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AMERICAN COKE INDUSTRY SIGNS HISTORIC ENVIRONMENTAL AGREEMENT

 AMERICAN COKE INDUSTRY SIGNS HISTORIC ENVIRONMENTAL AGREEMENT
 /ADVANCE/ WASHINGTON, Oct. 28 /PRNewswire/ -- Culminating a year of negotiations, American metallurgical coke producers today signed an historic environmental agreement with the U.S. Environmental Protection Agency (EPA), environmental groups, state and local air pollution control officials and the steelworkers union.
 Coke-producing members of the American Iron and Steel Institute (AISI) and the American Coke and Coal Chemicals Institute (ACCCI) agreed to comprehensive regulations to implement provisions of the 1990 Clean Air Act that established maximum emission limits for the operation of ovens in which coke is made. Some of the negotiated requirements go further than the statute's requirements. Emissions from coke ovens will be reduced by an additional 90 percent from existing levels, which have already been controlled by an earlier 90 percent reduction.
 AISI President Milton Deaner called the agreement "an environmental landmark because of the diversity of interests represented in the negotiation and the breadth of issues that were resolved and, hopefully, represents a new spirit of cooperation between EPA and the industry."
 ACCCI President Mark T. Engle said that "the result is a tribute to the effort of those involved in forging the agreement, including representatives of the administration and members of Congress and their staffs who created the legislation that shaped this negotiation."
 Coke, which is produced by carbonizing bituminous coal, is used mainly as fuel by steelmakers in the reduction of iron ore in blast furnaces and is also used in iron foundries.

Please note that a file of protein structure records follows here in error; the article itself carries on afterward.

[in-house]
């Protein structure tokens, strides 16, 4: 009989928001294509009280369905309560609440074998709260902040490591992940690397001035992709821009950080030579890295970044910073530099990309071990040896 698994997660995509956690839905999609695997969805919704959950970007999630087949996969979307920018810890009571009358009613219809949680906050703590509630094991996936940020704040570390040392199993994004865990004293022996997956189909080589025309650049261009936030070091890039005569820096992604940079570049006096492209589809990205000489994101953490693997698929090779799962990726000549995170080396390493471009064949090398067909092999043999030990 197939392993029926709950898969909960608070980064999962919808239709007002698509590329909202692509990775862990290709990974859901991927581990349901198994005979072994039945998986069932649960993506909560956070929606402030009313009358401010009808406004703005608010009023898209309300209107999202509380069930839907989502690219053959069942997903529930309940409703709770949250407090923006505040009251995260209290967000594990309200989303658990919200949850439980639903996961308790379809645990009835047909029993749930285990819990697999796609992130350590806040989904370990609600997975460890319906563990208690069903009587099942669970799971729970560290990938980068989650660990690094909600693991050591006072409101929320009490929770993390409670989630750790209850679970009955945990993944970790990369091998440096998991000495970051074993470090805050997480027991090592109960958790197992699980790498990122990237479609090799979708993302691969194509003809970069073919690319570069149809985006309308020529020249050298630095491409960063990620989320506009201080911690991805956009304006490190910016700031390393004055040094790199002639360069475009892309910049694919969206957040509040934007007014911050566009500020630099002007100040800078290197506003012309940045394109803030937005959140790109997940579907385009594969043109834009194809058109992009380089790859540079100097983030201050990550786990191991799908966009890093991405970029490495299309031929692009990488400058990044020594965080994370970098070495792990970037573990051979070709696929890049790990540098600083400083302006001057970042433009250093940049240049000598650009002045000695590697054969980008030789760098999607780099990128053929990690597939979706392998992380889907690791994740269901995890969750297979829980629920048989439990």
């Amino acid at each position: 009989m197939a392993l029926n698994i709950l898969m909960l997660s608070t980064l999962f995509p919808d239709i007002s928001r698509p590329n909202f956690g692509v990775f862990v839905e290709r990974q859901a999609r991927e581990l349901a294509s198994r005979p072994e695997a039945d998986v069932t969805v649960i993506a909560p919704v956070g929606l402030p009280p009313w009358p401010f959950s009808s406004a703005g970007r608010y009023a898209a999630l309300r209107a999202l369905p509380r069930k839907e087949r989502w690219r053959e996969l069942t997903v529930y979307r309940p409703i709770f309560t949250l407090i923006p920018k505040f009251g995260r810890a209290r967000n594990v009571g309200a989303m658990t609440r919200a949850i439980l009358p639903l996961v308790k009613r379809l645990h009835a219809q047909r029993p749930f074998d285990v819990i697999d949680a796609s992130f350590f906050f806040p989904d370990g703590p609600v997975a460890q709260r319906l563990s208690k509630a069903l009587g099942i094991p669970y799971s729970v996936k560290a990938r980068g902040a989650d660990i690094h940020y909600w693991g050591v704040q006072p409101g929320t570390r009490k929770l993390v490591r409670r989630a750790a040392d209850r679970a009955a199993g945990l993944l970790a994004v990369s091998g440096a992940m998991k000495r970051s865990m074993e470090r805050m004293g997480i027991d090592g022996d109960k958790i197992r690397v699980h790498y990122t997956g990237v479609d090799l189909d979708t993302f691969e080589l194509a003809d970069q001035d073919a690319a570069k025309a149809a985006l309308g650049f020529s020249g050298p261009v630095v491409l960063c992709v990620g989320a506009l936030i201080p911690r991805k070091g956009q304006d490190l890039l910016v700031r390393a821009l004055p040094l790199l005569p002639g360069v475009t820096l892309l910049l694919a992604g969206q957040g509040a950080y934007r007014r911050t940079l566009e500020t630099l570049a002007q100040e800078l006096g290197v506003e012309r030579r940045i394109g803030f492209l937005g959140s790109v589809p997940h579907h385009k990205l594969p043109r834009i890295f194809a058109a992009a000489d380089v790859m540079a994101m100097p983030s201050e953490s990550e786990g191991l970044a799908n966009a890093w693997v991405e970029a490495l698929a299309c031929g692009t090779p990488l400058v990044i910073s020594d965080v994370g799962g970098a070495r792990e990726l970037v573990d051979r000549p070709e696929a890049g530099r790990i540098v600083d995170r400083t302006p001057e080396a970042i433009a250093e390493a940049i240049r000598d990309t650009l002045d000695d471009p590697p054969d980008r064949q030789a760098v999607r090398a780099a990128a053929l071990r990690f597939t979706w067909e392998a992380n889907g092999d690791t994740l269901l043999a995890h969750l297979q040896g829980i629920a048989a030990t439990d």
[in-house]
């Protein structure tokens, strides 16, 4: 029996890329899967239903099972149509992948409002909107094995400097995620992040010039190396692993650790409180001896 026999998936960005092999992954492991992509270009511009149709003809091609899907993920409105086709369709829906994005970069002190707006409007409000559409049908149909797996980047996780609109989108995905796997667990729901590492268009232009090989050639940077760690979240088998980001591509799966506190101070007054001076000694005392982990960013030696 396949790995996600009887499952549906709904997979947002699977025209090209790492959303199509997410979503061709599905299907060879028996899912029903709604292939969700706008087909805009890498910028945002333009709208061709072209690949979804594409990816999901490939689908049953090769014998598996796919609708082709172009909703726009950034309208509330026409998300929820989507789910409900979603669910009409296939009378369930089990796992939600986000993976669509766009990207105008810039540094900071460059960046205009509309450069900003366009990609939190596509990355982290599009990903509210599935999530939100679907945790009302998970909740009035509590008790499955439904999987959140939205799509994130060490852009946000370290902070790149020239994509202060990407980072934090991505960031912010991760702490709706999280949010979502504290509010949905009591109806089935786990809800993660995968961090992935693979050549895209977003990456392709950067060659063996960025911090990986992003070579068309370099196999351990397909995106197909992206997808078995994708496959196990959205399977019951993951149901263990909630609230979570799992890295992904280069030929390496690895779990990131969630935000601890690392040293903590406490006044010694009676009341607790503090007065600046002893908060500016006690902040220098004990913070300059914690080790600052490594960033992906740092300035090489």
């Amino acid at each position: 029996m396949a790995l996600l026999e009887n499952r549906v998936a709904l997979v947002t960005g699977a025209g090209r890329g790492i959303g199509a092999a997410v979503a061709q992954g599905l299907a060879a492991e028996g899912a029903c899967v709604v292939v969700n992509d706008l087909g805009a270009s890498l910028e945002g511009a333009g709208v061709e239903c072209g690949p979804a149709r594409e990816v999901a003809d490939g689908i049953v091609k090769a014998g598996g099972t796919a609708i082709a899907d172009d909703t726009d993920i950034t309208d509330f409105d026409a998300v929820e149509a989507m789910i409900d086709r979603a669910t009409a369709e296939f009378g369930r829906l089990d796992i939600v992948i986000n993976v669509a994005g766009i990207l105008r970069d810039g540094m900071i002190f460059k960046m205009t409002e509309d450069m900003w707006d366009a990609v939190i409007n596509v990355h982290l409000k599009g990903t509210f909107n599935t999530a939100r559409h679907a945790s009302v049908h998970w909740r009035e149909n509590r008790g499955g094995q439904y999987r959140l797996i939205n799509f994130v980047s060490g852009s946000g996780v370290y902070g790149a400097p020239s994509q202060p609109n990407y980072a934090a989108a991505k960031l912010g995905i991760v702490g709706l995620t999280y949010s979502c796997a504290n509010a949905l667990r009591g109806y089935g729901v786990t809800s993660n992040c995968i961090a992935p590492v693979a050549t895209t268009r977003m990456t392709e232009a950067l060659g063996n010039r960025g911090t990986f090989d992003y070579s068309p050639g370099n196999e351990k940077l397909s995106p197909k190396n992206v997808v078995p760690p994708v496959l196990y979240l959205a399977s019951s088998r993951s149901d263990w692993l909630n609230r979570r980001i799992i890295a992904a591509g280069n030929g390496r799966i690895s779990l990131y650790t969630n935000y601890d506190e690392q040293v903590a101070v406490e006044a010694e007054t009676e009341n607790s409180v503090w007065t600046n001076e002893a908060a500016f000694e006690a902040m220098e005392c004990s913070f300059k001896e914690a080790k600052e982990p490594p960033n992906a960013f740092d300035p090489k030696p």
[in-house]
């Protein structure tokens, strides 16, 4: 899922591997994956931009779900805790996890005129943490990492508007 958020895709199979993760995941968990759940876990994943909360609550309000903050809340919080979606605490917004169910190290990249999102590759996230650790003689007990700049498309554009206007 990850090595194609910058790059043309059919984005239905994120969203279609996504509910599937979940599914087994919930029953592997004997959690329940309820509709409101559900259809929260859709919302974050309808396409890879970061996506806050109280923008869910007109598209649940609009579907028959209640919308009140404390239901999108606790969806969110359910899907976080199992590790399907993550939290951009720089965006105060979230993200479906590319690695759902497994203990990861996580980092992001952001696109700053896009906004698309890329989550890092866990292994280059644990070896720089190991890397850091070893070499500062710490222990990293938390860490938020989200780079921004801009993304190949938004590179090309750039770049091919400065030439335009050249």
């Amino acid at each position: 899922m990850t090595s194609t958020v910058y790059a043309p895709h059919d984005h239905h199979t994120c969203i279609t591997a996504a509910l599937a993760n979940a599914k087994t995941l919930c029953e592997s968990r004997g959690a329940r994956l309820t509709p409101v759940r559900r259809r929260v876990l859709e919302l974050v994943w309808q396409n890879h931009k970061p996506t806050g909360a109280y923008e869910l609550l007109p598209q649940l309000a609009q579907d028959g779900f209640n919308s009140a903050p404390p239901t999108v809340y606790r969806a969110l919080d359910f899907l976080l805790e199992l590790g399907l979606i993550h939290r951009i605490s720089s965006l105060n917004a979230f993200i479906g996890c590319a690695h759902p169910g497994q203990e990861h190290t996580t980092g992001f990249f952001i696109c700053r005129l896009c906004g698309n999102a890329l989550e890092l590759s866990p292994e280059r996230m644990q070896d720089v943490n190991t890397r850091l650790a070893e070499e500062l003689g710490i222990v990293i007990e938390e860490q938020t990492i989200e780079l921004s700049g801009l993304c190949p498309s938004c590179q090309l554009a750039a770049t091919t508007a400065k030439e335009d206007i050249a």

The regulatory package includes numerical performance standards for coke ovens. It also provides for work practices and for monitoring, record-keeping and reporting requirements.
 Among the coke industry's objectives in these negotiations was to establish a comprehensive set of rules that could be clearly understood, while preserving reasonable operational flexibility. The form of the standards and the monitoring requirements set forth in the proposed regulation meet those objectives.
 Deaner noted that, although the industry is pleased that a regulatory package could be agreed to by all parties, the rules will not alleviate the heavy cost impacts or the technical uncertainties that many coke oven operators will face in meeting the emission control requirements.
 He also noted that, because the level of control required has not been proven to be consistently achievable, it is impossible to estimate the total costs of these requirements, but they are certain to amount to hundreds of millions of dollars.
 "We are pleased to have been a leader in this successful cooperative effort," Deaner said. "We hope that future interaction of environmentalists, industry, labor and government will lead to informed, prudent policies that recognize the need to balance environmental and economic aspirations. Americans want to improve the environment, but they also want the promise of job opportunities and prosperity. Working together in a reasonable fashion, we can achieve both."
 -0- 10/28/92/1200
 /CONTACT: Jim Hughes of the American Iron and Steel Institute, 202-452-7122, or Mark Engle of the American Coke and Coal Chemicals Institute, 202-452-1140/ CO: American Iron and Steel Institute; American Coke and Coal
 Chemicals Institute ST: District of Columbia IN: MNG SU: LEG


DC -- DC003 -- 5850 10/28/92 09:47 EST
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Publication:PR Newswire
Date:Oct 28, 1992
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